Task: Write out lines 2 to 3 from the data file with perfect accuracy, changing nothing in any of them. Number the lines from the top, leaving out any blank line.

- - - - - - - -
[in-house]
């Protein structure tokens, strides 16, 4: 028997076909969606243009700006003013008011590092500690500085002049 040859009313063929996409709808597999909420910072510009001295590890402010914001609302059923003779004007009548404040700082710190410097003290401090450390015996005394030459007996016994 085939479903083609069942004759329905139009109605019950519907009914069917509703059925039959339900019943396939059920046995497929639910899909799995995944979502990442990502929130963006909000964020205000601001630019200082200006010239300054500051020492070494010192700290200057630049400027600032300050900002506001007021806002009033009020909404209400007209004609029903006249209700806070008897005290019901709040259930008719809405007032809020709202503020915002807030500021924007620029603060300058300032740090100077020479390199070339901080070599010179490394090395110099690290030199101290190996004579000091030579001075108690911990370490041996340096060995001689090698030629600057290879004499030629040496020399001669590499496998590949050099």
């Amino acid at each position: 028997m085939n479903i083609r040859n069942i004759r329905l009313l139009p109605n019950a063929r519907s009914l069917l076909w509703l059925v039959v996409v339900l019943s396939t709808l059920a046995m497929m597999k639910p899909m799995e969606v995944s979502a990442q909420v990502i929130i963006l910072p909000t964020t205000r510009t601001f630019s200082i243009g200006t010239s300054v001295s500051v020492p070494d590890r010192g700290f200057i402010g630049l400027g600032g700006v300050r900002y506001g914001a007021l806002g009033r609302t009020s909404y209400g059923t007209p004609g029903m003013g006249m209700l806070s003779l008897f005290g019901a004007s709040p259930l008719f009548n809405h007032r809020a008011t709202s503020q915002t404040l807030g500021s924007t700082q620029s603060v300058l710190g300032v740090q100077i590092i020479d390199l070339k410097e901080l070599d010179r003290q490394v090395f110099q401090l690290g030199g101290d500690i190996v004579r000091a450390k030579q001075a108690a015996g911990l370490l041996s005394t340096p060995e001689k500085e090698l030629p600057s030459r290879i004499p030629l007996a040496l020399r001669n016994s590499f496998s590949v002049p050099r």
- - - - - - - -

């Protein structure tokens, strides 16, 4: 028997076909969606243009700006003013008011590092500690500085002049 040859009313063929996409709808597999909420910072510009001295590890402010914001609302059923003779004007009548404040700082710190410097003290401090450390015996005394030459007996016994 085939479903083609069942004759329905139009109605019950519907009914069917509703059925039959339900019943396939059920046995497929639910899909799995995944979502990442990502929130963006909000964020205000601001630019200082200006010239300054500051020492070494010192700290200057630049400027600032300050900002506001007021806002009033009020909404209400007209004609029903006249209700806070008897005290019901709040259930008719809405007032809020709202503020915002807030500021924007620029603060300058300032740090100077020479390199070339901080070599010179490394090395110099690290030199101290190996004579000091030579001075108690911990370490041996340096060995001689090698030629600057290879004499030629040496020399001669590499496998590949050099």
């Amino acid at each position: 028997m085939n479903i083609r040859n069942i004759r329905l009313l139009p109605n019950a063929r519907s009914l069917l076909w509703l059925v039959v996409v339900l019943s396939t709808l059920a046995m497929m597999k639910p899909m799995e969606v995944s979502a990442q909420v990502i929130i963006l910072p909000t964020t205000r510009t601001f630019s200082i243009g200006t010239s300054v001295s500051v020492p070494d590890r010192g700290f200057i402010g630049l400027g600032g700006v300050r900002y506001g914001a007021l806002g009033r609302t009020s909404y209400g059923t007209p004609g029903m003013g006249m209700l806070s003779l008897f005290g019901a004007s709040p259930l008719f009548n809405h007032r809020a008011t709202s503020q915002t404040l807030g500021s924007t700082q620029s603060v300058l710190g300032v740090q100077i590092i020479d390199l070339k410097e901080l070599d010179r003290q490394v090395f110099q401090l690290g030199g101290d500690i190996v004579r000091a450390k030579q001075a108690a015996g911990l370490l041996s005394t340096p060995e001689k500085e090698l030629p600057s030459r290879i004499p030629l007996a040496l020399r001669n016994s590499f496998s590949v002049p050099r």